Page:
Lecture: Martin Hosken, lecturer in critical theory at Falmouth
The aim of the lecture was to unpack research itself and the difference between method and methodologies and to place an emphasis on instinctive curiosity rather than spending too much time unpicking academic lexicon.
The exercise this week is to encourage us to explore an find out more about a subject, join information and draw analysis from data not previously joined, and to promote new understanding of a subject. I’ve thought a lot about making new connections between data and situations and hope to use this in this week’s task.
Hosken posed interesting questions, which I paused the lecture to quickly answer:
- Is research a science, an art or a craft?
My first instinct is science, because research as I remember it was usually conducted in science and technology lessons at school. However, that wasn’t the case, as we researched artists, musicians, composers, writers, throughout school, and at university, I spent a large amount of time researching and studying for philosophy, social anthropology and English studies, albeit in a less structured form. It took art and instinct to push the boundaries into unexplored areas, however, there was a method that I developed and learnt. In conclusion, a craft seems the best fit out of the three.
- Is it primarily an academic exercise or an activity of life?
I feel we all naturally research every day, through living, and our decisions are based on either conscious research and looking outside ourselves, or based on our empirical experiences, whether we realise it or not?
- When was the last time I had to engage in research? (I am assuming outside of this course!)
Formally, it was when I was designing a book cover for a recent book, and I explored what already on the market for a book for a similar age group and with similar themes. I also looked into Pictish and Celtic art and typography to give the aesthetic an authentic feeling. Though, as I type this, I am beginning to recognise many other occasions at work where I have deployed research for design and creative purposes.
Hosken asked us to stop the lecture and to spend then minutes looking around the room to engage with my environment. This is similar to a grounding exercise that I sometimes do: name five sights, four sounds, three physical feelings, two smells and one taste. Like John, I wrote out my experience as a way to engage further. This can be considered a primary source of material because although I am typing it up later, I am not editorialising from the original written words.
I feel cosy sitting in a big blue chair with a blanket Cassie knitted. It’s peaceful, through the washing machine is annoying. The room has been repainted for us, an off-white. True white would be cold and cheap-looking but the magnolia adds warmth. There are already some marks on the wall from moving in. The alcoves on either side suggest a covered up fireplace, and the corner to the left has marks as if someone has rubbed against it. The ceiling is very high, which means the room doesn’t feel overly small, and we’ve hung some pictures up high. The furniture is mostly wood, not Ikea white like in my room. There are brackets up high to hand a washing line, or so we thought, but we talked to the neighbours and found out that it was because the lead tenant crammed in as many people as possible and the brackets held a privacy curtain. Laurel the cat has walked in and shaken her head, sounding the tiny bell around her neck. The window is pretty large for most rented property, and couldn’t be smaller else it would feel dismal in here. The room isn’t quite square, which is annoying for putting furniture in. The cat gives a pitiful miaow.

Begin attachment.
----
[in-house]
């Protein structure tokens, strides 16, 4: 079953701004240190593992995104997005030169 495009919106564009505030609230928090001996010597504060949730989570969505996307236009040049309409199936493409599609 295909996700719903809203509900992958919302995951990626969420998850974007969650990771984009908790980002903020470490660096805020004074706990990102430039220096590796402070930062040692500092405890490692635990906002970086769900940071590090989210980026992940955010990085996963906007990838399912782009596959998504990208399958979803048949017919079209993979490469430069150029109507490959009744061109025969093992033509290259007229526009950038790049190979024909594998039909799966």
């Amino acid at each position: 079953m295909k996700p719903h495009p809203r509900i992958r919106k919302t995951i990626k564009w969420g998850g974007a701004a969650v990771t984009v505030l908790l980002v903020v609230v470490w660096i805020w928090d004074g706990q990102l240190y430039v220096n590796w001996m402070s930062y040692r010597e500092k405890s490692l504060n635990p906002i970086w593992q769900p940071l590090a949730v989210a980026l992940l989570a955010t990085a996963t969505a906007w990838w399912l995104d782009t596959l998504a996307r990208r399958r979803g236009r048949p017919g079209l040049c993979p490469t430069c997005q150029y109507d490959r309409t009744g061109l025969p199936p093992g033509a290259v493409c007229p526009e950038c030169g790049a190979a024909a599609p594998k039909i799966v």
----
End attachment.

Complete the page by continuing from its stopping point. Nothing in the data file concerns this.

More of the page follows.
The etymology of the word research can be traced back through French and Latin roots, and I’m interested that a word primarily associated with mental activity has the Latin root meaning “to wander through”: a physical activity. The crossover between mental and physical space is a subject I have explored in depth as an English student and would like to continue studying from a design perspective.
I’m not going to repeat the rest of the lecture, instead, I will add what my response has been. I knew the difference between qualitative and quantitive data, but because I learnt the difference from a scientific point of view, I have always favoured quantitive research because the results are measurable. I’m not entirely sure why this viewpoint has held, though, because I have conducted so much research for my BA English that was entirely qualitative rather than quantitive. It was useful to hear that the different academics could approach research from different points of view; the example given was that a sociologist might approach a research question from a psychoanalytic methodology and a linguist from an anthropological one. Both can be useful, but one may be more appropriate than the other.
Hosken’s Guide to What Makes a Good Research Question:
- It is of academic and intellectual interest
- It is a full and nuanced question
- It is substantial
- It can be assessed
- It is clear and simple
- It is interesting: not too convenient, or too questionable.
Lecture – with Yuki Kappes
This was a fascinating lecture, and I was really taken by Yuki’s drive to play and to push one thing further. The Ace & Tate Saffron campaign where they used everyday objects into the shoot was great because it really showed me that you don’t need amazing sets and props to really make a stellar piece of work.
“Humans are absurd and amazing” – probably a paraphrase somewhere there!
Thanks, Ella for the Harvard referencing system guide!
- Laurel, B. (Ed) (2003) Design Research: Methods and Perspectives (Links to an external site.). Massachusetts: MIT Press.